The paper deals with the issue of the drainage of porous pavements. This kind of pavements can be divided into two main categories: full depth porous pavements and pavements in which only the friction course is porous. The first is widely used in parking lots and in urban areas where no heavy traffic is expected. For all other purposes, porous friction courses are used: 3 ÷ 5 cm thick in the European practice, about 2 cm in the US practice. The paper focuses drainage issues related to these porous friction courses. After a brief description of the main features adopted to solve this problem, a model is presented in order to predict the need of sub-drains and their spacing. This model is the evolution of a previous one, in which some corrections have been introduced taking into account some empirical findings. Originally the model was solved in order to find the maximum level of the water table flowing within the porous friction course. After the introduction of the empirical correction, the model has been further managed in order to find the maximum flow path length before the water starts flowing over the pavement. Thus, it has been solved again using the Runge-Kutta method and several runs have been performed simulating various scenarios of porous friction courses exposed to rainfall. The results of these simulations are reported in tables that provide the maximum flow path length that should not be exceeded to avoid the surface runoff. These tables can be useful for practitioners to correctly design drain spacing. For a given road section, the designer simply have to verify that the designed drain spacing does not exceed the maximum flow path length provided by the tables

Drainage Issues Related to Porous Pavements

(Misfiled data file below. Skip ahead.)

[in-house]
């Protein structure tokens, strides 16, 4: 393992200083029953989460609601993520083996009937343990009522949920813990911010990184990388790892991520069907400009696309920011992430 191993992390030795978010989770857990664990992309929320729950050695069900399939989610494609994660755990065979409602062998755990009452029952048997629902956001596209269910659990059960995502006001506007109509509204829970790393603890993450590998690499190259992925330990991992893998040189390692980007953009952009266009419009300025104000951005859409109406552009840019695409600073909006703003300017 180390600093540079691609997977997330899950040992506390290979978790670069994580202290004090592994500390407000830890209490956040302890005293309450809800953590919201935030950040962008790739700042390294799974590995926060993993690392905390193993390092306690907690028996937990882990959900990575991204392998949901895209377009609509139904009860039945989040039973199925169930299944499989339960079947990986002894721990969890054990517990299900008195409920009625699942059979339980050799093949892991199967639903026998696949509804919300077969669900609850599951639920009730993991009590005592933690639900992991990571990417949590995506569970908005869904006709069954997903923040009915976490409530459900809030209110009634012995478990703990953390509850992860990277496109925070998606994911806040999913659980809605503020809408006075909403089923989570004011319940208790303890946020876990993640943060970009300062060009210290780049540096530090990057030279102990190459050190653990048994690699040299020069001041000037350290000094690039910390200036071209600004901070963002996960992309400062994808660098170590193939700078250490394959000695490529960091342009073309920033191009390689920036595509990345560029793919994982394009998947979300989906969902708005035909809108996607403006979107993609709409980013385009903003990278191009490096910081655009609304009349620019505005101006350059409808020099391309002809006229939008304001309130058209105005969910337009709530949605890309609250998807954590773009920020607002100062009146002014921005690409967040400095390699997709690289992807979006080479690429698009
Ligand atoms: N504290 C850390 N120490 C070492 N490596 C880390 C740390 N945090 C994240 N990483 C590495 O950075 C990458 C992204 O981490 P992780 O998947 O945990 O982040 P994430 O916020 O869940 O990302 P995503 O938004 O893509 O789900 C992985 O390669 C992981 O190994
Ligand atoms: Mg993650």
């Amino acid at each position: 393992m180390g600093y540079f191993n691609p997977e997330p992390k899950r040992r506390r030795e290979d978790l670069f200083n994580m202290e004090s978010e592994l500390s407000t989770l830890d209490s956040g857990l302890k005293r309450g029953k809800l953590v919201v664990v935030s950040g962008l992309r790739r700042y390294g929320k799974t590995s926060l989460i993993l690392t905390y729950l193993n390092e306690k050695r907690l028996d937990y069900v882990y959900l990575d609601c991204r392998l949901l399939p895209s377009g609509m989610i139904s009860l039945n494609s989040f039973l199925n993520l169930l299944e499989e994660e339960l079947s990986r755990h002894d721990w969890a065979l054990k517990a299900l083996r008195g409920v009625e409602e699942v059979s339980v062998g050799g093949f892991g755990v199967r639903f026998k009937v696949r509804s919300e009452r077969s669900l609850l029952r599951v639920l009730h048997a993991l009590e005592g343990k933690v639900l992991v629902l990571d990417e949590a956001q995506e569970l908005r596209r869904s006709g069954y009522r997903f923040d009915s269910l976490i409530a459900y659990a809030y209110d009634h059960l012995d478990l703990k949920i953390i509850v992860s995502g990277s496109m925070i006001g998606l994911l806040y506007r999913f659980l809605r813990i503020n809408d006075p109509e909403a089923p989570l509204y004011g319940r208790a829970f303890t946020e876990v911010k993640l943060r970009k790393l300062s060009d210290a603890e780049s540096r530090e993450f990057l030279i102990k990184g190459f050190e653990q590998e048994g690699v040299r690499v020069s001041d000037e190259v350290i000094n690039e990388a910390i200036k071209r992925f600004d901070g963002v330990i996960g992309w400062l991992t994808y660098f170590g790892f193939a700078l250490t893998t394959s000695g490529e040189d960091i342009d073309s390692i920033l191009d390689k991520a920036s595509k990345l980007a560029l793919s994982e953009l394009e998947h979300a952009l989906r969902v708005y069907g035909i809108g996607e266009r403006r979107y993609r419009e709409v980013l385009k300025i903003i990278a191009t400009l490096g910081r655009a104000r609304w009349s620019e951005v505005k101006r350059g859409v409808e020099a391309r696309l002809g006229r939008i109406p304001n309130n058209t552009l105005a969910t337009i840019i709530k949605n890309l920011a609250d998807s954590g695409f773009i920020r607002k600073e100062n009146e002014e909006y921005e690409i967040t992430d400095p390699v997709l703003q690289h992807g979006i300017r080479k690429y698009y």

RANIERI, Vittorio
2005

Abstract

The paper deals with the issue of the drainage of porous pavements. This kind of pavements can be divided into two main categories: full depth porous pavements and pavements in which only the friction course is porous. The first is widely used in parking lots and in urban areas where no heavy traffic is expected. For all other purposes, porous friction courses are used: 3 ÷ 5 cm thick in the European practice, about 2 cm in the US practice. The paper focuses drainage issues related to these porous friction courses. After a brief description of the main features adopted to solve this problem, a model is presented in order to predict the need of sub-drains and their spacing. This model is the evolution of a previous one, in which some corrections have been introduced taking into account some empirical findings. Originally the model was solved in order to find the maximum level of the water table flowing within the porous friction course. After the introduction of the empirical correction, the model has been further managed in order to find the maximum flow path length before the water starts flowing over the pavement. Thus, it has been solved again using the Runge-Kutta method and several runs have been performed simulating various scenarios of porous friction courses exposed to rainfall. The results of these simulations are reported in tables that provide the maximum flow path length that should not be exceeded to avoid the surface runoff. These tables can be useful for practitioners to correctly design drain spacing. For a given road section, the designer simply have to verify that the designed drain spacing does not exceed the maximum flow path length provided by the tables
III SIIV International Congress
978-88-902409-9-7
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Utilizza questo identificativo per citare o creare un link a questo documento: http://hdl.handle.net/11589/17569
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